History Rhymes, In Defense Of Crypto
TLDR; Crypto doesn’t matter until it does.
“what if all the layer 1's and eth died tomorrow
would anyone care?”
I saw this question floated around in a group chat and was surprised by my kneejerk reaction: “of course people would care!”
But there is plenty of truth in the demise of smart contract platforms not affecting the real world. Airplanes would continue flying, grocery stores would still sell food, businesses would keep conducting business, and people would keep living without a hiccup. It’s the truth at the moment. The only effect would be loss of paper wealth.
But, there is a trap here: one of linear thinking. To see why this is likely the case that crypto is an exponential technology regarding its real-world importance, let’s look at the analogy to the internet.
Harkening back to the primordial days (c. the 1980s-1995), it’s easy to find endless recounts of how the internet appeared to most as just a toy, albeit a confusing one at best. Things started to shift in 1995 when the first web browser, Netscape, went public. This was more than 10 whole years after TCP/IP, the defining technology of the web, was invented. Yet, most looked at it and would’ve said “what if the web browser died tomorrow, would anyone care?“
At that time, the web browser was used to read horribly plain pieces of text, something that had plenty of alternatives should the technology of the world wide web disappear. This was compounded by the relative friction needed to even get online and the slow speeds for loading a page. Marc Andreesen himself admits this.
Fast forward 5 more years to the height of the dotcom boom. Tons of businesses were being launched in an attempt to recreate the odd success of the Netscape IPO. These businesses, such as online book stores and search engines, again played folly to the disappearance test. People could still buy books in bookstores and could still look up information in a physical book. But a sore piece of data just was not lining up with this sentiment:
How could the internet have had so many users in 2000 if people didn’t care whether or not it disappeared? The logical conclusion is that usage is a leading indicator of societal relevance. Technology gets adopted before it can’t be lived without.
The TCP/IP of crypto is Bitcoin, and it has been roughly 15 years since the network saw its first block. Here’s a chart to see its usage growth:
So, 15 years after its invention, how can there be 1 billion unique addresses that have interacted with bitcoin if it’s just a toy? If it were to disappear tomorrow, would anyone care? I’ll admit for bitcoin, the case is different. It’s just trying to be hard money, and by that nature, anyone using it cares deeply about its existence (as money).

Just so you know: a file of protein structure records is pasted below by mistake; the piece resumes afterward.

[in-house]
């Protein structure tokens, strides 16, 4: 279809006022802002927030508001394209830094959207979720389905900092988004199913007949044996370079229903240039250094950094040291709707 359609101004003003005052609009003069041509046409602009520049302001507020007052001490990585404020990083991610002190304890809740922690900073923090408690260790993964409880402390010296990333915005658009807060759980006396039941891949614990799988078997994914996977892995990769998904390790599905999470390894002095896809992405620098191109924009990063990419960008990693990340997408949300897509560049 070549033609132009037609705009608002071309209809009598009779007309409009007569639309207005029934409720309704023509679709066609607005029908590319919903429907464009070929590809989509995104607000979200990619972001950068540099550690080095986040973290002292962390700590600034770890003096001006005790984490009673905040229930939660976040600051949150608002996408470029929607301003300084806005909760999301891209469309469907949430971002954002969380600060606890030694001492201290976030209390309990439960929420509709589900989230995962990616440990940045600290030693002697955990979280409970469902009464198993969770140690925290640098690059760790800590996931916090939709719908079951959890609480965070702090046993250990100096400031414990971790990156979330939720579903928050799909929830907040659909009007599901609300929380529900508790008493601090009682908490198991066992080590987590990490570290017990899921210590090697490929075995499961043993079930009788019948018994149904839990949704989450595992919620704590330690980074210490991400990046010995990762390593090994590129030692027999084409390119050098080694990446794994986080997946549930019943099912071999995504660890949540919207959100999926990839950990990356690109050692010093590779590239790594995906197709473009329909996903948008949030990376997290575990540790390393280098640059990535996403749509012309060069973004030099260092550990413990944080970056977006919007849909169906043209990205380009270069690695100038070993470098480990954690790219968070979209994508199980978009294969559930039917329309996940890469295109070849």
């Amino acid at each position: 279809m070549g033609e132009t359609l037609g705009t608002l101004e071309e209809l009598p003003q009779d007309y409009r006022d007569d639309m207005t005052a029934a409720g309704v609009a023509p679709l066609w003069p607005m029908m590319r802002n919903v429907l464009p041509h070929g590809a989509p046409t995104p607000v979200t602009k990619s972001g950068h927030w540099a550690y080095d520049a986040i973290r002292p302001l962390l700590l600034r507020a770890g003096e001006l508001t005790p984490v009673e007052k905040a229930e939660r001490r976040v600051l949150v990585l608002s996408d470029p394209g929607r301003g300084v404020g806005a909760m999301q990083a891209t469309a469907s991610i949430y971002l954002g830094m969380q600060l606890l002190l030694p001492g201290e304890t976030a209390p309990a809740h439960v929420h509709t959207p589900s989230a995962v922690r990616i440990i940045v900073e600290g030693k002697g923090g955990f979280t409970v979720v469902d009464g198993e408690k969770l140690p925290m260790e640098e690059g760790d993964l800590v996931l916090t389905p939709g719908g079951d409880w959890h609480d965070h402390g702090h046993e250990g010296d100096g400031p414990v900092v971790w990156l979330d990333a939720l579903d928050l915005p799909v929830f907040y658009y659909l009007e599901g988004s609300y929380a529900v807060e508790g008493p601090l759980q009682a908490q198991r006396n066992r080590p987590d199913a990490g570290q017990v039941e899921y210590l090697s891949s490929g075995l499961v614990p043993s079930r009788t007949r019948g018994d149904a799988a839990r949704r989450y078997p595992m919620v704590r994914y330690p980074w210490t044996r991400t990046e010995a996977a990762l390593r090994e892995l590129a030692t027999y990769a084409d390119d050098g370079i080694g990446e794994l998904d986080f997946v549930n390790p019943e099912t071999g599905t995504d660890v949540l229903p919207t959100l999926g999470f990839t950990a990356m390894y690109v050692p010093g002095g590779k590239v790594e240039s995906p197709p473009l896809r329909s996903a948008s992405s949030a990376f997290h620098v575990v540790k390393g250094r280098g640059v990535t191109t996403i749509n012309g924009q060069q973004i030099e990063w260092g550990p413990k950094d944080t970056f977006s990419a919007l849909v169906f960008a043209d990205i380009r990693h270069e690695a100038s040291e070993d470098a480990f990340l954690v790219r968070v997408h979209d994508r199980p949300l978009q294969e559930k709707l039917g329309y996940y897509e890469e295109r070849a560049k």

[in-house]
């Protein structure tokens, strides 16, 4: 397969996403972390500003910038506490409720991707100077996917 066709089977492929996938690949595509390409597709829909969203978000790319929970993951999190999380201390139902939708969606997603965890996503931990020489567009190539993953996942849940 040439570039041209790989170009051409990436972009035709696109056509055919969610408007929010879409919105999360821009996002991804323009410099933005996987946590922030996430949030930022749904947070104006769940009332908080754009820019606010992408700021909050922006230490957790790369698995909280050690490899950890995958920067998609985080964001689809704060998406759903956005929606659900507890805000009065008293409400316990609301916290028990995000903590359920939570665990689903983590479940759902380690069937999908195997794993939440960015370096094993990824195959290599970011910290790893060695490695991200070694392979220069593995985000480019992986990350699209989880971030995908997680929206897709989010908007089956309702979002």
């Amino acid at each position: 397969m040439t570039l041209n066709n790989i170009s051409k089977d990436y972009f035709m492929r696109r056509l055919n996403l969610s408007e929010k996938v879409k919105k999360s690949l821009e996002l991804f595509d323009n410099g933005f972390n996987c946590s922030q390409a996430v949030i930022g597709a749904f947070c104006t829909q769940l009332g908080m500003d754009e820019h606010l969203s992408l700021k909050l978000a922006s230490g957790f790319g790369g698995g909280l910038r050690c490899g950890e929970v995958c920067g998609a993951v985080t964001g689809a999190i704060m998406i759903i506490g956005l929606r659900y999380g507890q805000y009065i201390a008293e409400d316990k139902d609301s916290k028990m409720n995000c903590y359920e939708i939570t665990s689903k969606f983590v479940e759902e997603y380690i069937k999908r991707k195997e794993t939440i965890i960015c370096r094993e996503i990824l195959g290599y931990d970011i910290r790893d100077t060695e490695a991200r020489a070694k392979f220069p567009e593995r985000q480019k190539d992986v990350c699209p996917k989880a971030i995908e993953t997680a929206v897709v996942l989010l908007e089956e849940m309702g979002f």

On this same timeline, Ethereum (HTTP of crypto?) is in the dotcom era of its existence. It’s the web browser of digitally native value. Whether or not you believe ETH to be money, the service of selling blockspace is the metric that I believe to be the leading indicator of its societal relevance. And just as the physical world connection & importance of the internet today is less about consumers and more about the industrial application, I think the same analogy can be said of what is something as boring as blockspace (see layer 2 networks to expand on this). To continue drawing our line, here’s the chart that says “how come Ethereum is selling so much blockspace if no one cares if it disappeared tomorrow?”:
This graph is about a year old, unfortunately, but it makes the point clear. There’s plenty of paid usage here for a thing that people don’t care for if it “died tomorrow.” If this dependence continues, it cannot be long (a decade max if looking at web history) before the real world starts to feel the externalities of Ethereum. It’s impossible to say what this dependence will be, but Google does a lot more than simple text search now and Amazon does a lot more than sell books. In the same vein, Ethereum will be a lot more than a casino in the future, and applications on ethereum will be a lot more than a token exchange or lending protocol. To get there, tons of these will need to fail, capital will have to flow, and social perception will have to shift to one of dependence. We’re not there, but look up and see where we’re headed.
I think now is the time to be phenomenally bullish on the future of crypto networks, while also taking heed to the fact that 95% of the “stuff” out there will die. In my opinion, it’s not hard to see the things that are headed to the grave at this very moment. Just look at usage as a function of organic demand to pay.
For the more crypto native, my opinion is: I think most alt L1s/independent zones are going to die through heat death -- overpaying for network security in the same token that tries to "differentiate" the network. This is a partial ultimatum to the question first posed at the top: of course, there are things out there that no one cares about. These networks will end up competing against ethereum L2s (see the recent ImmutableX versus Avalanche fight for BAYC). Furthermore, L2s will destroy the alt L1s on unit economics, leaving mostly a long tail of small zones that serve local internet communities. Ethereum dominance as a smart contract layer will continue and grow as a supermajority this decade. Other L1s will compete against L2s on ethereum and will struggle as they slowly lose out on a black swan event basis that exposes risks of lower security networks.
What’s actually going to appear to happen these next few years will be a result of high noise to signal as investors pump cash into irrelevant networks. This will cause continued narrative confusion around all versus a few surviving, but ultimately crypto has come to change the world.
Orignally published at: https://mirror.xyz/fakhoury.eth/w-lp0GNww9Ere8py64M2wI18PD9aEKQjUEL20pzq_mU#crypto#history#opinion
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